Many benefits are available. Numbers 1-8 are mandatory; number 9 is a discretionary benefit which the state or employer can choose to offer.
- Medical Treatment – Proper and necessary medical care will be provided for your job-related injury or disease, including necessary prescription medications. You may choose your medical provider, who may refer you to a specialist if necessary. Medical care will be provided until your condition has reached maximum medical improvement or is fixed and stable. The Department or self-insured employer may periodically request an evaluation by medical examiners of their choosing (called an independent medical exam or an IME.) You may have a friend or family member accompany you to these exams, and you may obtain a copy of the written report. Your doctor should review this report and provide a written response. All of this information will be considered in making decisions about your claim.
- Property Damage – If your personal effects or protective equipment are lost or damaged as a result of your work-related injury, repair or replacement is covered. This would include items such as clothing and glasses.
- Travel Expenses – Travel expenses are reimbursable for travel that is necessary for the treatment of your injury or occupational disease. This includes travel for vocational services, medical exams arranged by the Department or self-insured employer and travel to your medical provider if adequate treatment is not available within 10 miles of your home. Travel expense vouchers can be obtained from the Department.
- Time Loss – Time loss is a non-taxable, partial wage replacement benefit paid while you are unable to work due to an industrial injury or occupational disease. Your time loss compensation rate is 60% of your monthly wage, with additional amounts if you are married or have children. Your monthly wage includes wages you were receiving from all employment at the time of injury. Monthly wage also includes the employer’s cost of your health care benefits, housing, tips, fuel, and other similar considerations. You must provide accurate wage information and double-check how your monthly wage and time loss rate are calculated.
- Loss of Earning Power (LEP) – Your employer may request your medical provider allow you to work part-time or at a lighter duty job while you are recovering. A written job description must be provided for your medical provider to review and approve or disapprove. If you return to some kind of work, but still have more than a 5% loss of earnings, then you will be eligible for LEP benefits.
- Permanent Partial Disability – Once you are able to return to some type of permanent work and your medical condition has reached maximum medical improvement, the extent of any permanent partial impairment will be determined. Partial disability awards are not based on lost wage-earning capacity and do not include pain and suffering, so returning to work does not reduce your award, and your level of pain will not increase your award. An impairment rating based on a medical exam will be obtained from your attending physician or a medical examiner selected by the Department or the self-insured employer. Your doctor is more familiar with your condition and should be encouraged to rate your impairment. Your impairment rating will be converted to a monetary award and will be paid to you at the time your claim is closed.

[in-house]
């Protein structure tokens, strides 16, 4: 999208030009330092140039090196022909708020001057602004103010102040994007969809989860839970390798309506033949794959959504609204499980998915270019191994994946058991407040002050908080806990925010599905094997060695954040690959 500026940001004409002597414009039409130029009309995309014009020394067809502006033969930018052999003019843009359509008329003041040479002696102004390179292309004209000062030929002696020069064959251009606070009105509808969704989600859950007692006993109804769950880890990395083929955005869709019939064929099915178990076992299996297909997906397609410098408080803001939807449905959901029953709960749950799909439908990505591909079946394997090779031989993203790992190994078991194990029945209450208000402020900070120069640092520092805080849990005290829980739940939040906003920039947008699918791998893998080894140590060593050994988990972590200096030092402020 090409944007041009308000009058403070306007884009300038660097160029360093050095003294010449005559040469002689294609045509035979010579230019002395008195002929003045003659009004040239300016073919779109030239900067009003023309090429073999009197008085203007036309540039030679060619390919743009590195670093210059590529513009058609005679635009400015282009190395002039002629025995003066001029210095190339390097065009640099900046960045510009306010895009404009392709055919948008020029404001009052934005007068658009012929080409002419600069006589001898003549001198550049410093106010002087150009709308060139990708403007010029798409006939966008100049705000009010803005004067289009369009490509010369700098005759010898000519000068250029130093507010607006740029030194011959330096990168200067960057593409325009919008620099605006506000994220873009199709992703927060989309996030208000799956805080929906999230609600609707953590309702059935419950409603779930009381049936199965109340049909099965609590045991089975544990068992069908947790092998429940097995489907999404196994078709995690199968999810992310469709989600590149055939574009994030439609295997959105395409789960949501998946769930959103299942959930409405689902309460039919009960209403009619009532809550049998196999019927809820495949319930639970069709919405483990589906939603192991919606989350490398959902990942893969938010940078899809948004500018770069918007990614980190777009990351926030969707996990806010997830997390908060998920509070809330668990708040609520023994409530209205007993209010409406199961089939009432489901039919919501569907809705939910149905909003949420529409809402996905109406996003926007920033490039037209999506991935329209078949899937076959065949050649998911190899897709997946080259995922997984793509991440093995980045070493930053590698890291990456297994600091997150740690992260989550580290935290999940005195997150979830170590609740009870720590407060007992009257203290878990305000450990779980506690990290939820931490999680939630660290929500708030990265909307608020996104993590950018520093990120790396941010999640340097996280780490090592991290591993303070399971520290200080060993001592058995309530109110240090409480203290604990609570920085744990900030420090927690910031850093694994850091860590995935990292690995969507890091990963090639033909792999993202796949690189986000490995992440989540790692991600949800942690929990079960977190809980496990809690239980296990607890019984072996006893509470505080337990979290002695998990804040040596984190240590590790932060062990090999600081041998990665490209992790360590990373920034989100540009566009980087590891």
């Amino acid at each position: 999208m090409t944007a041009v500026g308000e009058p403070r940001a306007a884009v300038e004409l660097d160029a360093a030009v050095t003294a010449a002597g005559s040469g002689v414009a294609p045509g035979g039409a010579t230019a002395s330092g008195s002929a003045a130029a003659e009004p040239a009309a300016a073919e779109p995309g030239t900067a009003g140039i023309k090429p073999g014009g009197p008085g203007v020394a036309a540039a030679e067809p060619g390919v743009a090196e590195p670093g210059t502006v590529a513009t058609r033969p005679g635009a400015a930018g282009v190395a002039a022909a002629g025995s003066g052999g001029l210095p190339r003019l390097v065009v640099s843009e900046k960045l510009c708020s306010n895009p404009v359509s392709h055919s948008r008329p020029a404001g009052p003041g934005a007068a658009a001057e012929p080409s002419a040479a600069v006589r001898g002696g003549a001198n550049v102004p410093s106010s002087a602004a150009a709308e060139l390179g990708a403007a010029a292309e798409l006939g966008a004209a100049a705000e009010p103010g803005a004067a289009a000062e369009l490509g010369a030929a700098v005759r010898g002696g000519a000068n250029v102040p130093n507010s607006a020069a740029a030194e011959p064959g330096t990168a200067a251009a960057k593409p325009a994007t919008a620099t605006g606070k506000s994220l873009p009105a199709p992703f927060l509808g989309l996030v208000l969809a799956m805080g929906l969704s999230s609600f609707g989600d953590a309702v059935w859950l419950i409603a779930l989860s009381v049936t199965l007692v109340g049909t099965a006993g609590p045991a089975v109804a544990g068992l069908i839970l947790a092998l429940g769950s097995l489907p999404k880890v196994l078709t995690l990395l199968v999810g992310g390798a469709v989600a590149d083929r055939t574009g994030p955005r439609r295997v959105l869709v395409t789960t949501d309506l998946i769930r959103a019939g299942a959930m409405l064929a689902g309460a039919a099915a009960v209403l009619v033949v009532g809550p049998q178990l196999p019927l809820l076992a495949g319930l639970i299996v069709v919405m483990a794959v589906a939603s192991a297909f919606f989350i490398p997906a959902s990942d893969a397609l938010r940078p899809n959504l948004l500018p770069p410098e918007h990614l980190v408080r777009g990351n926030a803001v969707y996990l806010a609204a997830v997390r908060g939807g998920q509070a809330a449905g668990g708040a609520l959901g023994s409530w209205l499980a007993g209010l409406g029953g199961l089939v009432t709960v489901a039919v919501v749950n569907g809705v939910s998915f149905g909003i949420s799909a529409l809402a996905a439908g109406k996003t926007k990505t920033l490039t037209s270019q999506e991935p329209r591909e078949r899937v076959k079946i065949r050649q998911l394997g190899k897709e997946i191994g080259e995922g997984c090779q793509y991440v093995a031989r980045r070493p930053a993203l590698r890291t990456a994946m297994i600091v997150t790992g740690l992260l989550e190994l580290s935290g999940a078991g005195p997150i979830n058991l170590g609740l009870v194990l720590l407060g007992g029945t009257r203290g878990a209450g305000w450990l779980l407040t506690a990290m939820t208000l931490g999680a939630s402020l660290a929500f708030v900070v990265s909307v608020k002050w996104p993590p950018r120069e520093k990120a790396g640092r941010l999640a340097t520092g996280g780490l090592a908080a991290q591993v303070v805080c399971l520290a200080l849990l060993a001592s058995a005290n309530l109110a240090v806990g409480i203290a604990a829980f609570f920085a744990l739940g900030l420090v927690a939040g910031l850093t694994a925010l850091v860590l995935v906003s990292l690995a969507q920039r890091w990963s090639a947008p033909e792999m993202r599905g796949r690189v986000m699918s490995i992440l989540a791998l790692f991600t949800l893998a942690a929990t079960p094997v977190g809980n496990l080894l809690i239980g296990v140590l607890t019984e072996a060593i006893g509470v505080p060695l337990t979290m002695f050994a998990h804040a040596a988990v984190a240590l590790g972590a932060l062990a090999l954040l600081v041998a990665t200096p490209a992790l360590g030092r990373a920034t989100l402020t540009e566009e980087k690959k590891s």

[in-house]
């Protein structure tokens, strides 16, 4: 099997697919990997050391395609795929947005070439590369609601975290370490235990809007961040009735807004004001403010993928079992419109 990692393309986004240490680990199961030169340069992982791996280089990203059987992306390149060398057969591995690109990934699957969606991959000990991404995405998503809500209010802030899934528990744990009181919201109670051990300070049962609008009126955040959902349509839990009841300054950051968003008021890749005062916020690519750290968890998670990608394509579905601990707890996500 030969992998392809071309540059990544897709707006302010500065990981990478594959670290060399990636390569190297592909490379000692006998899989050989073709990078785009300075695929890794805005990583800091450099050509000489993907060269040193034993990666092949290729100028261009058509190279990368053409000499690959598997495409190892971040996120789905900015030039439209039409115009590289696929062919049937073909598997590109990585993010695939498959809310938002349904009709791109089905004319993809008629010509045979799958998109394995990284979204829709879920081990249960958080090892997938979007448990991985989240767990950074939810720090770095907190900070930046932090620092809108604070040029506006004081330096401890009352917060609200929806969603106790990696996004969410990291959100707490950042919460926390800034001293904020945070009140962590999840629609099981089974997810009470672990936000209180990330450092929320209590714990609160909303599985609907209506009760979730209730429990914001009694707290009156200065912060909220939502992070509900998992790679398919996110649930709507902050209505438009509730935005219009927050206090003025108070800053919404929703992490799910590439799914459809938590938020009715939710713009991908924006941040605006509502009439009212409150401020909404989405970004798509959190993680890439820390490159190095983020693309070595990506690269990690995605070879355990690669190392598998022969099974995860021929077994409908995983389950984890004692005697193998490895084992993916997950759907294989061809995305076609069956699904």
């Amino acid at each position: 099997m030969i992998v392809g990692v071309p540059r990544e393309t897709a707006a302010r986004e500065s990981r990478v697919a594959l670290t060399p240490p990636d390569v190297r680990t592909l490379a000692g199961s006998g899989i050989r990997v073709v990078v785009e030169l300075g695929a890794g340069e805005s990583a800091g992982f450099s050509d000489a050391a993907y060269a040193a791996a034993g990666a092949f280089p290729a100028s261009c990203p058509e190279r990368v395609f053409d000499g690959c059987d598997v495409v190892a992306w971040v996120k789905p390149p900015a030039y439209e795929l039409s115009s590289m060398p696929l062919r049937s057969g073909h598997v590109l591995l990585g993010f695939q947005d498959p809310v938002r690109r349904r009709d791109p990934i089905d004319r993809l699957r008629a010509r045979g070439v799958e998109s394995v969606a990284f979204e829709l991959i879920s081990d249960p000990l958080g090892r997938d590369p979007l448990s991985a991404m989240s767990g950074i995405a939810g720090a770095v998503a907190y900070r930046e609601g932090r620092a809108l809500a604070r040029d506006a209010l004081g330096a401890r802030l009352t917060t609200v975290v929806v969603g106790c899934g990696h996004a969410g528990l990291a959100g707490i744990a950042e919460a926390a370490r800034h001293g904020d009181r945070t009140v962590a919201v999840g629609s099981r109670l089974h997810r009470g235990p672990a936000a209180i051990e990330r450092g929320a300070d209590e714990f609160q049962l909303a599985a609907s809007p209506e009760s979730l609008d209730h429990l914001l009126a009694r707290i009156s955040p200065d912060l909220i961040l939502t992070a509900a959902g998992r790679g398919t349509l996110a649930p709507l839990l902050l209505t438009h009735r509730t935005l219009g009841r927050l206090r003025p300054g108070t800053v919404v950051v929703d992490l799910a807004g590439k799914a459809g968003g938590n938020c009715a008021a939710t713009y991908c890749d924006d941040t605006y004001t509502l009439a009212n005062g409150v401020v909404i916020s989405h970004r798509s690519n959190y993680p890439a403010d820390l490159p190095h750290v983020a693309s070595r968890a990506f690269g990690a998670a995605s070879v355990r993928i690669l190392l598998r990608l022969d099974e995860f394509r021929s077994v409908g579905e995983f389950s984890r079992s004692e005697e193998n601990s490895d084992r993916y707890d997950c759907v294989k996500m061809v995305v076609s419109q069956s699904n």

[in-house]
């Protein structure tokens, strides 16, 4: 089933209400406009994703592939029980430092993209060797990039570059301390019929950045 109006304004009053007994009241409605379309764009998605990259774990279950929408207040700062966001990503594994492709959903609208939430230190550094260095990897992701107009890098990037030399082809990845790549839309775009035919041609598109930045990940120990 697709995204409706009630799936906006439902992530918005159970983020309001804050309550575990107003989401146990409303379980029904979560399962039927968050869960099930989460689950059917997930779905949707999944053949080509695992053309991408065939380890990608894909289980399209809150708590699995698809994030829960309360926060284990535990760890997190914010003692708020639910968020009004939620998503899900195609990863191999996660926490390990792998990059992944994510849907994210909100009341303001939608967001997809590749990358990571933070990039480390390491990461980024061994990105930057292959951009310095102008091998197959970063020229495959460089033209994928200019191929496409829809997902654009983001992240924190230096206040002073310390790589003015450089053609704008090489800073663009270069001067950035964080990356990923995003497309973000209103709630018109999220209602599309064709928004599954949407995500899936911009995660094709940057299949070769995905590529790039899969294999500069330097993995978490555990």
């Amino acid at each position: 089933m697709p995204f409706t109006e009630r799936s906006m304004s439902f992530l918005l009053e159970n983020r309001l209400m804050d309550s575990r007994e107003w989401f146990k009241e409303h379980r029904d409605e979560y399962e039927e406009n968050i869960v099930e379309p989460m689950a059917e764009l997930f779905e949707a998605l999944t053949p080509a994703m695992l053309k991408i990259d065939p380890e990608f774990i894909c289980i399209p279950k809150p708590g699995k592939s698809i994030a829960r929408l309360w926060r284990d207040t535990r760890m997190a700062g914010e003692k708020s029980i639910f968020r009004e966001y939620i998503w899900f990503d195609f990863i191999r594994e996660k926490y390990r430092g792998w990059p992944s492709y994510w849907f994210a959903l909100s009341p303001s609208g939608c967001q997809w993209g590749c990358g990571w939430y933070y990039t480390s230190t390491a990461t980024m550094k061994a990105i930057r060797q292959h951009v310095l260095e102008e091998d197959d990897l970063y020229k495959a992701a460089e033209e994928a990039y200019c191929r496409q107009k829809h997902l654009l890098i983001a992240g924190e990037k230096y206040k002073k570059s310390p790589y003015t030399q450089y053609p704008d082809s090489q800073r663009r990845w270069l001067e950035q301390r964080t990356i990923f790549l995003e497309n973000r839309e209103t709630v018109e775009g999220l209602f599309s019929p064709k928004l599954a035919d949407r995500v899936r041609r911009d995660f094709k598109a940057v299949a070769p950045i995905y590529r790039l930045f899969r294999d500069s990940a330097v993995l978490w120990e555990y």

- Pension/Permanent Total Disability – There are two ways to become eligible for a pension or permanent total disability benefit. If your accident results in the loss or paralysis of both legs, both arms, one arm and one leg, or total loss of vision, you are considered totally disabled even if you are able to return to work. You may also be totally disabled if vocational and medical evaluations indicate your work injury prevents you from obtaining or maintaining reasonable continuous gainful employment. Your age, education, transferable work skills and pre-existing medical conditions must be considered in making this determination. If you are permanently disabled as a result of your injury, you will be paid a monthly pension benefit for life. The amount is based on the factors that determined your time loss rate.
- Survivor/Death Benefits – If a work-related injury or occupational disease causes death, your spouse and dependent children will receive a monthly pension benefit. This benefit is based on the same factors that determine your time loss rate. They are also entitled to receive an immediate cash payment and a burial benefit. A dependent child’s portion of the pension benefit is paid to the person who has legal custody of the child. The child’s benefit is paid until age 18 or until age 23 if enrolled full time in an accredited school.
- Return to Work Assistance – This is a benefit which can be provided at the discretion of your employer or the state. There are a number of programs or benefits that can assist you in returning to work after an injury or illness. These may include temporary or permanent modifications to your work duties or job station. You may receive early intervention assistance from a vocational counselor to help you return to work, either with your employer of injury or with a new employer. If your limitations and work skills leave you unemployable, you may be eligible for vocational retraining. If you are eligible, you will work with a vocational counselor to develop a retraining plan. This program may last up to two years and cost up to $12,000 (for retraining plans approved in 2008; the costs allowed after 2008 will be adjusted annually). While you are in retraining, you will receive on-going time-loss benefits until you finish the program and are considered employable.